Uniform TitleHellenistic royal iconography in glyptics
NameGross, Robert Allen (author), Kenfield, III, John (chair), Thuno, Erik (internal member), Marder, Tod (internal member), Cargill, Jack (outside member), Rutgers University, Graduate School - New Brunswick,
DescriptionThe present thesis essays to ascertain and research problems that concern the social requirements and the iconography of Hellenistic royal portraiture in glyptics. Throughout I employ a methodology established by H. Kyrieleis and R. Fleischer that defined anew the study of the numismatic evidence, recognizing in the obverse typology programs of a dynastic iconography.
The analysis of the royal iconography is pursued in the second through the fourth chapters, which in their organization take account of the distribution of the material evidence. Leaving aside the late Ptolemaic dynasty, for which the numismatic evidence remains silent, over two-thirds of the portraits surveyed represent the types of the regnal emissions or are associated with them in iconography. For the complement of anonymous portraits the I attempt to establish a relative chronology based on correlations educed in the stylistic properties of the obverse types. Whereas some new attributions are proposed, the arguments are equally directed to an assessment of the stylistic idioms in which the iconography is couched. I submit that if judiciously applied against the numismatic criteria, this approach can at least suggest the probable dynastic affiliation or regional origin of a given portrait.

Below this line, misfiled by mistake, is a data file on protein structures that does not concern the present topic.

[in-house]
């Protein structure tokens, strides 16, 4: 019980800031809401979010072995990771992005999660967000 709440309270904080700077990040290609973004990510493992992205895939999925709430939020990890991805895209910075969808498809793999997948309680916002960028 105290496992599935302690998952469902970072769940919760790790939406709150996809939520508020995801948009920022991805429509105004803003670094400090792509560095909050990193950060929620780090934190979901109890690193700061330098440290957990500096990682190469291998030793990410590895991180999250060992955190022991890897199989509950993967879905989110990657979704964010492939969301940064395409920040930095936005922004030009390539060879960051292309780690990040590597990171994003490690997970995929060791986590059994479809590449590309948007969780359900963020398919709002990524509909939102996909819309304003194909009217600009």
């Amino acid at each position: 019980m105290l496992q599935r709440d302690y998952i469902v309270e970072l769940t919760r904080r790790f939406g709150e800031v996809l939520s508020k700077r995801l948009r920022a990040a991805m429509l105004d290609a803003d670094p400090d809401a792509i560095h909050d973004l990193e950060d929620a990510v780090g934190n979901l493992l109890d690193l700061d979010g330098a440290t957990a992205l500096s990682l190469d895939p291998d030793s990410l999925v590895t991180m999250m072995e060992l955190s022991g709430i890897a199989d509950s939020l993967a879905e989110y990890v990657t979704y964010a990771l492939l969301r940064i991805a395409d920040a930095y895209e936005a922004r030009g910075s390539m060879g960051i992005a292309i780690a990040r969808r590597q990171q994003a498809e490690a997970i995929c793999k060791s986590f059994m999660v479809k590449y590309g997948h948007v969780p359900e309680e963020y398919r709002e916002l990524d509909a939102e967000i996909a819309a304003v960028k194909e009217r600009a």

The first chapter addresses the social requirements of the glyptic portraiture in the courts. Principally, it introduces arguments that stand counter to the scholarly consensus. I mount a case to refute the judgement that portrait cameos may have functioned as the ornamental devices of crowns awarded to the priests attending the eponymous dynastic cults. The weight of the evidence presumes that medallions fulfilled this purpose. Further, I would contend that the extended relationship of the glyptic iconography to the obverse types contradicts the theory that the royal house or its commissioners imposed in the aulic environment an iconography of divinized kingship, ideologically separate from that sanctioned for the official, public representation of the dynasty.
NoteIncludes bibliographical references (p. 179-185).
CollectionGraduate School - New Brunswick Electronic Theses and Dissertations
Organization NameRutgers, The State University of New Jersey
RightsThe author owns the copyright to this work.